Rare early example of Goos' map of the Noort Zee, extending from the Mouth of the Thames and the English Channel and Calais and Dunkirk to Stetin and Christianopolen on the Baltic and Dronten and Schogen in Norway, in full original color. The map was remargined at an early date and has a bit of loss at the neatlinesand in the upper right corner, but is otherwise a nice example, including 3 compass roses and the coat of arms of the four major contiguous nations., along with a sailing ship and two cartouches. While we were able to locate copies of the map dated 1666, we were unable to locate a reference to an edition dated 1662. The 1666 example was last offered in a dealer catalogue in 1990.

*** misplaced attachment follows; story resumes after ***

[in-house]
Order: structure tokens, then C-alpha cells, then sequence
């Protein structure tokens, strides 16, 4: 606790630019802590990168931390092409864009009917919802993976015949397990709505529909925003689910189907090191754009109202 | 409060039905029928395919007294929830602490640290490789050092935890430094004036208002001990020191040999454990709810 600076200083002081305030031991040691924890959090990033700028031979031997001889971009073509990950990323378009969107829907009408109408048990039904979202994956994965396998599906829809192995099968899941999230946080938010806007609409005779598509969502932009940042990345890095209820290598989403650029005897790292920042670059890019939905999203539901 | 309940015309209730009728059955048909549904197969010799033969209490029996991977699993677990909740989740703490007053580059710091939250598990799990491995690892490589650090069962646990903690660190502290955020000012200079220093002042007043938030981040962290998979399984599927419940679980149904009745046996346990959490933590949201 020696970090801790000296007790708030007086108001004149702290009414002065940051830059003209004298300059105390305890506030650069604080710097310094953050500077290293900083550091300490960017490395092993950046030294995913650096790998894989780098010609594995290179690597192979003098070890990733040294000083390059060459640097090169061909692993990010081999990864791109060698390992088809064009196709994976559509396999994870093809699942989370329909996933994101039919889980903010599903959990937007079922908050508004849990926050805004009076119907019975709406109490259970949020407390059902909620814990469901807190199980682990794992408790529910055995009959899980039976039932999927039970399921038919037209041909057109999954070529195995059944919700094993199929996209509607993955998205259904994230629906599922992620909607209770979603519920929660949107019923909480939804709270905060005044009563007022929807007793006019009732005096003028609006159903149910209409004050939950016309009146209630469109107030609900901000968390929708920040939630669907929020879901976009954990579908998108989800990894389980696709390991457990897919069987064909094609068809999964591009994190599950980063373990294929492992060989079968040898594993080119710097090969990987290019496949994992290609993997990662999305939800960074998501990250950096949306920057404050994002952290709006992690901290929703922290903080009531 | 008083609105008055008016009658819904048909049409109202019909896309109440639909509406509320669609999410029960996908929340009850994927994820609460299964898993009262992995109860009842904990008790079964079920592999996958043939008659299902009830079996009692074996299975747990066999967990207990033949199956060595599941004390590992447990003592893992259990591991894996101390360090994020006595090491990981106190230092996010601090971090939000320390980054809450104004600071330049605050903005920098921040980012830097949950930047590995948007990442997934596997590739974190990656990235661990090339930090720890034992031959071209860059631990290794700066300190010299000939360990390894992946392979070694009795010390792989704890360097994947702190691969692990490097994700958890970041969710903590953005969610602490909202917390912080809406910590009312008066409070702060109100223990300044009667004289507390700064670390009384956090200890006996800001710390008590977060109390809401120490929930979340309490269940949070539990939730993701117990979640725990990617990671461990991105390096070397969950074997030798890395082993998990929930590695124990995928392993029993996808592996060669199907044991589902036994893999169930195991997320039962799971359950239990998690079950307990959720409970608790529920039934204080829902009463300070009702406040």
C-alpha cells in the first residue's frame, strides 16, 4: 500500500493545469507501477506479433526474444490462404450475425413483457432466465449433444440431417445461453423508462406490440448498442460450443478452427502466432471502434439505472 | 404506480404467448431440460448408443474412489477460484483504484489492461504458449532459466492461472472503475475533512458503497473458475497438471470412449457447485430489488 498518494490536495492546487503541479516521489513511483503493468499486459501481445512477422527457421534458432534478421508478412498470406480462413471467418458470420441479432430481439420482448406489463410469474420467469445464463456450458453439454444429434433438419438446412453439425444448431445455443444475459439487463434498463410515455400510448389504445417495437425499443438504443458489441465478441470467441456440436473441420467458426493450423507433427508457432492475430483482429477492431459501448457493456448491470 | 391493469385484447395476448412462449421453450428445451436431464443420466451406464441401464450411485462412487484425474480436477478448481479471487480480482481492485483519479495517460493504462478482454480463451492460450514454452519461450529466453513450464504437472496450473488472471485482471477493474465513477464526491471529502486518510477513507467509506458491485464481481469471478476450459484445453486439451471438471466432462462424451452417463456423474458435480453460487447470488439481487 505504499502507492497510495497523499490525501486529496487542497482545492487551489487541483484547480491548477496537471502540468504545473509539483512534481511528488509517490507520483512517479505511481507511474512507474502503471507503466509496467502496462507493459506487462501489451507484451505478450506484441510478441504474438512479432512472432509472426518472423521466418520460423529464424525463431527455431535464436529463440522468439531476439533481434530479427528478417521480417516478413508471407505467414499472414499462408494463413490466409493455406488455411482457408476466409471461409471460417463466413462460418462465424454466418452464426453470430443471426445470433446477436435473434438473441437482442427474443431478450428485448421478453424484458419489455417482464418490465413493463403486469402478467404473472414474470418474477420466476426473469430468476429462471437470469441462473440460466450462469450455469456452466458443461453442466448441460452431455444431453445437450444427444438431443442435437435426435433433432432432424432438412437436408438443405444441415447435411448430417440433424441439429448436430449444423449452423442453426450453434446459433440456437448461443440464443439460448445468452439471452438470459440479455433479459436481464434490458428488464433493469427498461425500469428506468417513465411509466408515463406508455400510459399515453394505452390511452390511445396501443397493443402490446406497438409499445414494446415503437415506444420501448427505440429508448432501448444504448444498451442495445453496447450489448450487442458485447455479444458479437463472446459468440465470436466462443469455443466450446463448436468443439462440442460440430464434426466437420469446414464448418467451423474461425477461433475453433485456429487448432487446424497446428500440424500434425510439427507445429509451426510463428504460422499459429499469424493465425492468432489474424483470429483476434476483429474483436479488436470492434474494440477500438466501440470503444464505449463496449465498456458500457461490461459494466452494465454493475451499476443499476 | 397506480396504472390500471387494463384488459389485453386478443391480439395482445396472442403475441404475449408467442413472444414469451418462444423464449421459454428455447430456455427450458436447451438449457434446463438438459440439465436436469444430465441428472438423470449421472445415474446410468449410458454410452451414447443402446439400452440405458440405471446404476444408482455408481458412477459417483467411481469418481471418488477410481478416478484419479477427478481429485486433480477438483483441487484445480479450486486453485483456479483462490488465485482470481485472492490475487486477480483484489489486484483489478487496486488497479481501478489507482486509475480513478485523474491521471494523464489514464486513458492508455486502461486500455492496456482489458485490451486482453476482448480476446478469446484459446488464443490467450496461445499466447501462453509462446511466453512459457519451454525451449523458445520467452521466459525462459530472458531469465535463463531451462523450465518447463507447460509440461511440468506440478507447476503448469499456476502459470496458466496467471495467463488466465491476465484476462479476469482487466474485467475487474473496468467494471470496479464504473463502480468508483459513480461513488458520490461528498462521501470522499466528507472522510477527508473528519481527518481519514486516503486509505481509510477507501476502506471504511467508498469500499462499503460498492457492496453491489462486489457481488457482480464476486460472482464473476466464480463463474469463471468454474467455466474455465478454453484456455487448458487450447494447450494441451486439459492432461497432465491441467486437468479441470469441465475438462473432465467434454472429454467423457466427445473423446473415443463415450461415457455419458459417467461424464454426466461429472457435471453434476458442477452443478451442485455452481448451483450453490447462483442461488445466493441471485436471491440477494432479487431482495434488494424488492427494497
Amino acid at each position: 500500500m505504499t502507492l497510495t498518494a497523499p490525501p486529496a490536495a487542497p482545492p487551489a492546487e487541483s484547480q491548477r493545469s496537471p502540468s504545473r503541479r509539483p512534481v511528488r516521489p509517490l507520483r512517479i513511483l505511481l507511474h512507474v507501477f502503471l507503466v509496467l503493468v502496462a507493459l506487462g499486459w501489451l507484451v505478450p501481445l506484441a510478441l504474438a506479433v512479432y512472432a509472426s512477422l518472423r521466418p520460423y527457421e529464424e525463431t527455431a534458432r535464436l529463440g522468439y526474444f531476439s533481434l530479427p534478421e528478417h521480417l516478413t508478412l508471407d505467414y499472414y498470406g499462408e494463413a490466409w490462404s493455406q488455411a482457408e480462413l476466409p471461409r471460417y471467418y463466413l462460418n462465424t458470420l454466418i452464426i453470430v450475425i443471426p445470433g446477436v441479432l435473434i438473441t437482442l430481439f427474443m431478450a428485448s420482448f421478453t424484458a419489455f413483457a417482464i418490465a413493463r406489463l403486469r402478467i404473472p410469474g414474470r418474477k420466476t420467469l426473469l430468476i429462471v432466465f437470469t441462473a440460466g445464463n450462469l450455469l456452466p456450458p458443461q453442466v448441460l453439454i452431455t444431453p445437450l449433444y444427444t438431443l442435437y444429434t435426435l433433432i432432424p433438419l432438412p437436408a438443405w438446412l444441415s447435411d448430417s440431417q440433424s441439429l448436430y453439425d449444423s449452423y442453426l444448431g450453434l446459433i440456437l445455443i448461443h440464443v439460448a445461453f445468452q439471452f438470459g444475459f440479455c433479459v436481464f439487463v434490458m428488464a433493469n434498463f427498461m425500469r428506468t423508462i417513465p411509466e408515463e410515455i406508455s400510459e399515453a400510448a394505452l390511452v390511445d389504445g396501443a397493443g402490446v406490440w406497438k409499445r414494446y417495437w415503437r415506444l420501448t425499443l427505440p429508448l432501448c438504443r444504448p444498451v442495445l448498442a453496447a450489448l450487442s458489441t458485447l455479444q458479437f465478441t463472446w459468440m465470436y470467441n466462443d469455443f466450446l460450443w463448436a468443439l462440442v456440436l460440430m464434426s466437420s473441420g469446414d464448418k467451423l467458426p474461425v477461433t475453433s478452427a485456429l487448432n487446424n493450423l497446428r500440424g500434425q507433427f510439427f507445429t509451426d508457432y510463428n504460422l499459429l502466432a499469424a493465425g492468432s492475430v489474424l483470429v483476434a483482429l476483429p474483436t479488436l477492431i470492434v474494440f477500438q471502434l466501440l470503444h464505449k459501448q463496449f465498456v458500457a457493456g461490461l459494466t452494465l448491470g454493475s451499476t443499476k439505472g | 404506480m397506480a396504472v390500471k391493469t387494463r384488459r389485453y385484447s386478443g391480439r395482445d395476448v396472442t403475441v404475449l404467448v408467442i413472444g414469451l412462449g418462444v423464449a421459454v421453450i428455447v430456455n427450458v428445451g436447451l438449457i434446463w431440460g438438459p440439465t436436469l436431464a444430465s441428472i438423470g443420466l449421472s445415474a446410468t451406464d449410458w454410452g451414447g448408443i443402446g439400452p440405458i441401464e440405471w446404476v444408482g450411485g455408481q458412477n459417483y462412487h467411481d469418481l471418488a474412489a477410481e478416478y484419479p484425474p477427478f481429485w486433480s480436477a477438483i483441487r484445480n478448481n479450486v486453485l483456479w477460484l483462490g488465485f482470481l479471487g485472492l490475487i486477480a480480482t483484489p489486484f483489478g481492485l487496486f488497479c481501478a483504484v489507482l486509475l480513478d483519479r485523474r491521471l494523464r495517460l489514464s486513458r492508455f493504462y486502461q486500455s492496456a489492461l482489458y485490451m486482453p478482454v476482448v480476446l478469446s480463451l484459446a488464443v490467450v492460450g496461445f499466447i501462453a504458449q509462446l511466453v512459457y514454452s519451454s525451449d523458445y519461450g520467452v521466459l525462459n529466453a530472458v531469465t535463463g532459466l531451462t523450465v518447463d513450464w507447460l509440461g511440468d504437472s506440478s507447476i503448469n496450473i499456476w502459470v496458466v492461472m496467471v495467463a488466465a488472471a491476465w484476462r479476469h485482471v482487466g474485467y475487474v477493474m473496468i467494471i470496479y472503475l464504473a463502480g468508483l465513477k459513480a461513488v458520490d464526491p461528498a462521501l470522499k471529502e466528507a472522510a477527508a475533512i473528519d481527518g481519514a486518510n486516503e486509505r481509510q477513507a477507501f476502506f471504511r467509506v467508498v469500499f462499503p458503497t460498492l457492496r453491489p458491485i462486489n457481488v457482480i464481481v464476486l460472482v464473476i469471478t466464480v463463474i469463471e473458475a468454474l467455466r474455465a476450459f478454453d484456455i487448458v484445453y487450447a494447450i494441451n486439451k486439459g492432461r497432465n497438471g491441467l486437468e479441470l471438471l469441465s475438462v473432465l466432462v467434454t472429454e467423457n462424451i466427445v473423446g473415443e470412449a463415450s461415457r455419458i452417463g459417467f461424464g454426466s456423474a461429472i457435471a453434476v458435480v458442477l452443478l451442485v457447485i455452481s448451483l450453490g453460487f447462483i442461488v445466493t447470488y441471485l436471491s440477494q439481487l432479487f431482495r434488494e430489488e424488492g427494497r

Pieter Goos (ca. 1616-1675) was a Dutch map and chart maker, whose father Abraham Goos (approx. 1590-1643) had already published numerous globes, land and sea maps together with Jodocus Hondius and Johannes Janssonius in Antwerp.
Pieter Goos gained recognition due to the publication of sea charts. He bought the copperplates of the famous guide book for sailors, De Lichtende Columne ofte Zeespiegel (Amsterdam 1644, 1649, 1650), from Anthonie Jacobsz. Goos published his own editions of this work in various languages, while adding his own maps. In 1666, he published his De Zee-Atlas ofte Water-Weereld, which is considered one of the best sea atlases of its time. Goos' sea charts came to dominate the Dutch market until the 1670s, when the Van Keulen family came to prominence.